The expansion cylinder unit 30 comprises an expansion cylinder 31 having upper and lower open ends 31a and 31b, an expansion piston 32 received in the expansion cylinder 31 and reciprocally movable in a predetermined cycle, and a cooling cover 36 covering and closing the upper open end portion of the expansion cylinder 31 and encircling the expansion chamber 35. On the cooling cover 36 is mounted a cooling object 10 which is cooled by the fluid cooling medium as will be understood as the description proceeds.

The expansion piston 32 is adapted to define a cylindrical expansion chamber 35 in the expansion cylinder 31, and is constituted by a cylindrical core casing 33 and a stack body core 34. The core casing 33 consists of an upper and lower casing members 33a and 33b connected with each other by an adhesive. The upper casing member 33a is formed with a first opening 33c, while the lower casing member 33b is formed with a second opening 33d. On the other hand, the stack body core 34 includes a plurality of mesh plates 37 each called a matrix and having a plurality of fluid passage holes 37h as best shown in FIGS. 3a, 3b and 3c. The mesh plates 37 number for example more than 1000 and are stacked on one another to form a plurality of fluid passageways 34h extending along the center axis of the stack body core 34 and each consisting of the fluid passage holes 37h of the mesh plates 37. The stack body core 34 is housed in the core casing 33 to have the fluid passageways 34h held in fluid communication with the first and second openings 33c and 33d. This stack body core 34 is adapted to have a fluid cooling medium introduced into the fluid passageways 34h to carry out heat exchange between the stack body core 34 and the fluid cooling medium. The above core casing 33 and the stack body core 34 as a whole constitute a regenerative heat exchanger unit 50 which is received in and retained by the expansion cylinder 31 through a plurality of seal rings 39a, 39b and 39c. The seal rings 39a is adapted to hermetically seal an annular gap 41 formed between the inner surface of the expansion cylinder 31 and the outer surface of the expansion piston 32 and to have the expansion chamber 35 separated from the annular gap 41, while the seal rings 39b and 39c are adapted to hermetically seal the annular gap 41 to reliably introduce the fluid cooling medium into the second opening 33d of the core casing 33 from the compression chamber 25.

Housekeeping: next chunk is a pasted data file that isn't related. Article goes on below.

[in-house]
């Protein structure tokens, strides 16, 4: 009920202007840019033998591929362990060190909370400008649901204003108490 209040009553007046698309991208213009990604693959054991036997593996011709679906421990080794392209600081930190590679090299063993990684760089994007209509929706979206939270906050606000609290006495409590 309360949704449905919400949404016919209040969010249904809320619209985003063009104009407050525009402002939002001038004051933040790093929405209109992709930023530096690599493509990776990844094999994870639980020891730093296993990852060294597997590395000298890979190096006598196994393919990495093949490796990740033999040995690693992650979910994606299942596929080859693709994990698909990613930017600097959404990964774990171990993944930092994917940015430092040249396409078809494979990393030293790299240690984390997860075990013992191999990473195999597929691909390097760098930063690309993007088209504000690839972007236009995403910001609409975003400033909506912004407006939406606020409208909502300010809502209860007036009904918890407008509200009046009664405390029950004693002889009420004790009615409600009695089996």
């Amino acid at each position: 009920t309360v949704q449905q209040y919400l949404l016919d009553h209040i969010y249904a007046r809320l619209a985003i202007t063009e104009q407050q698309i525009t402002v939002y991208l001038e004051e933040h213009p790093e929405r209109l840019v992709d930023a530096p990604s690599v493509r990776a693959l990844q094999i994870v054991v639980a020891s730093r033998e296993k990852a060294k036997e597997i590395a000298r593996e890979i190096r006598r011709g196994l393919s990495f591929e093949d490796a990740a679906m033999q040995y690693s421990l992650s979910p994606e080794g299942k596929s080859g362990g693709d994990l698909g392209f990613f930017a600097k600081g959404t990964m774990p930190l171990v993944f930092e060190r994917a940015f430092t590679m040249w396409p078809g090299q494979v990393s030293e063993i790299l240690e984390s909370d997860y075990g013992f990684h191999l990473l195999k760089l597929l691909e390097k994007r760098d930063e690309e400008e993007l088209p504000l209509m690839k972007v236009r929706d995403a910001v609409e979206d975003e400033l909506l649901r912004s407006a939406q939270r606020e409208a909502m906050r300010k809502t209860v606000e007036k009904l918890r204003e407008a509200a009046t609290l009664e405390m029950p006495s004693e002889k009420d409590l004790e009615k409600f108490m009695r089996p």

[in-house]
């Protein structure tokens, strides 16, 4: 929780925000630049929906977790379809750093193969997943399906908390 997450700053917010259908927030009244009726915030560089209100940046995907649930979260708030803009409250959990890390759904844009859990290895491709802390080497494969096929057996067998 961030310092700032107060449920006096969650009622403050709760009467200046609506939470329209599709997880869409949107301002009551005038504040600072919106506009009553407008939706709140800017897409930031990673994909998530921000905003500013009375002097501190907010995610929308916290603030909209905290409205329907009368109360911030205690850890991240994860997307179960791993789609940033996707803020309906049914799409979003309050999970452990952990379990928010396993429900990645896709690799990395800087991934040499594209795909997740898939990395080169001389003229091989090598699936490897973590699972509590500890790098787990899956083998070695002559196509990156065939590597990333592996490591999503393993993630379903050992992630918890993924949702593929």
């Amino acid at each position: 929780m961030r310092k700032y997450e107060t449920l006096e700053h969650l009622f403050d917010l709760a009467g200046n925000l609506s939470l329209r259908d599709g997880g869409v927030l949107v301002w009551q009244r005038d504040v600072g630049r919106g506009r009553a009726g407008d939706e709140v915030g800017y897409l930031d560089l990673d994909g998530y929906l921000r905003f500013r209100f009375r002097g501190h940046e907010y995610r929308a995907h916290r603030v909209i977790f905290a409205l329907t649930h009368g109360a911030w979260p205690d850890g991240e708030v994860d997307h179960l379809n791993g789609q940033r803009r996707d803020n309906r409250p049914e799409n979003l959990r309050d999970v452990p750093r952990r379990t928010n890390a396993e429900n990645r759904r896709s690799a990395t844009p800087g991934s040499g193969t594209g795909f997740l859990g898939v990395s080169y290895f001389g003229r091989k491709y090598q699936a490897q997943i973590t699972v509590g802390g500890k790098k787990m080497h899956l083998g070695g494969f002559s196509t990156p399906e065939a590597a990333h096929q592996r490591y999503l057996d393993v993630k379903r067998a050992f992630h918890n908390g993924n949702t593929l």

The fluid conduit 40 is connected at its one end to the upper end portion of the compression cylinder 21 and has an inner passageway 40a held in fluid communication with the compression chamber 25. The fluid conduit 40 is connected at its the other end to the lower end portion of the expansion cylinder 31 to have the inner passageway 40a held in fluid communication with the second opening 33d of the core casing 33 through the annular gap 41 formed between the expansion cylinder 31 and the expansion piston 32. The compression chamber 25, the inner passageway 40a of the fluid conduit 40, the annular gap 41, the first and second openings 33c and 33d of the core casing 33, the fluid passageways 34h of the stack body core 34, and the expansion chamber 35 are filled with a high pressure fluid cooling medium such as helium, hydrogen and nitrogen.

The expansion chamber 35 is held in fluid communication with the compression chamber 25 through the first and second openings 33c and 33d, the fluid passageways 34h of the stack body core 34, and the fluid passageway 40a of the fluid conduit 40. The expansion piston 32 is adapted to reciprocally be moved by driving means 38 between its lowermost and uppermost positions, i.e., the top and bottom dead centers to compress and expand the fluid cooling medium in the expansion chamber 35.

As best shown in FIGS. 3a and 3b, each of the mesh plates 37 has on its outer periphery 37a a pair of reference mark portions 51 and 52 each positioned with respect to the fluid passage holes 37h around the center axis of the stack body core 34. The mesh plates 37 collectively forms two rows of reference mark portions 51 and 52 both of which indicate the form of each of the fluid passageways 34h. The present embodiment is exemplified in FIG. 3b as having the reference mark portions 51 and 52 each shaped to be triangular and to protrude from the outer peripheral portion 37a of the mesh plate 37. The reference mark portions 51 and 52 may be rounded, dented or painted to be distinguishable from the remaining portions of the mesh plate 37 according to the present invention. Each of the mesh plates 37 comprises a base metal plate not shown in the drawings and at least one flat photo resist layer 37b laid on the base metal plate to surround the openings of the fluid passage holes 37h. The photo resist layer 37b is patterned to have a plurality of holes coincident with the shapes of the fluid passage holes 37h to etch the fluid passage holes 37h in the mesh plates 37. The fluid passage holes 37h of the mesh plate 37 may be formed by a known lithography technology or the like.

As shown in FIG. 3c, each of the fluid passage holes 37h is formed in the shape of a slit elongated in a predetermined elongation direction with respect to the reference mark portions 51 and 52, and has a length "L" set at 1 mm and a slit width "W" of 50 μm with a spacing distance "D" set at 50 μm between two adjacent fluid passage holes 37h.